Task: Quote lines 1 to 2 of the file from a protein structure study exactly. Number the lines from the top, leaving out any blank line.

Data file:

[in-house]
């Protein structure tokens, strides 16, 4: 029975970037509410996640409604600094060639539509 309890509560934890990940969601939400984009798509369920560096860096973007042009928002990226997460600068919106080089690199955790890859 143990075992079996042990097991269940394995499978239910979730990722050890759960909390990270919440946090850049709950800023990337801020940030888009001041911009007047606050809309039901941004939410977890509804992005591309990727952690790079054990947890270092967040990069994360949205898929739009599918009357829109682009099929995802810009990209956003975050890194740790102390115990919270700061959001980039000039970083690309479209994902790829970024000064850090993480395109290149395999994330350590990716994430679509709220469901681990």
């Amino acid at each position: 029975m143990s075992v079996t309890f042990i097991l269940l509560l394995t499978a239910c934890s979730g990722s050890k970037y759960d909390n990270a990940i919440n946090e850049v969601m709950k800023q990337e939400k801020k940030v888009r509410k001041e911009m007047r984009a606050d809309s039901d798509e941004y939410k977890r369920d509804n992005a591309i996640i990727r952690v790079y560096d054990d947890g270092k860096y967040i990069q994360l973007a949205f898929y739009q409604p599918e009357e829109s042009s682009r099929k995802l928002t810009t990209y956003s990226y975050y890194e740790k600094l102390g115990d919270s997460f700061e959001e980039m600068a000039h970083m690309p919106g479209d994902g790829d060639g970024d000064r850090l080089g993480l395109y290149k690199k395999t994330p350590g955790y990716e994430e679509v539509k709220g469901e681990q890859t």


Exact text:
[in-house]
């Protein structure tokens, strides 16, 4: 029975970037509410996640409604600094060639539509 309890509560934890990940969601939400984009798509369920560096860096973007042009928002990226997460600068919106080089690199955790890859 143990075992079996042990097991269940394995499978239910979730990722050890759960909390990270919440946090850049709950800023990337801020940030888009001041911009007047606050809309039901941004939410977890509804992005591309990727952690790079054990947890270092967040990069994360949205898929739009599918009357829109682009099929995802810009990209956003975050890194740790102390115990919270700061959001980039000039970083690309479209994902790829970024000064850090993480395109290149395999994330350590990716994430679509709220469901681990």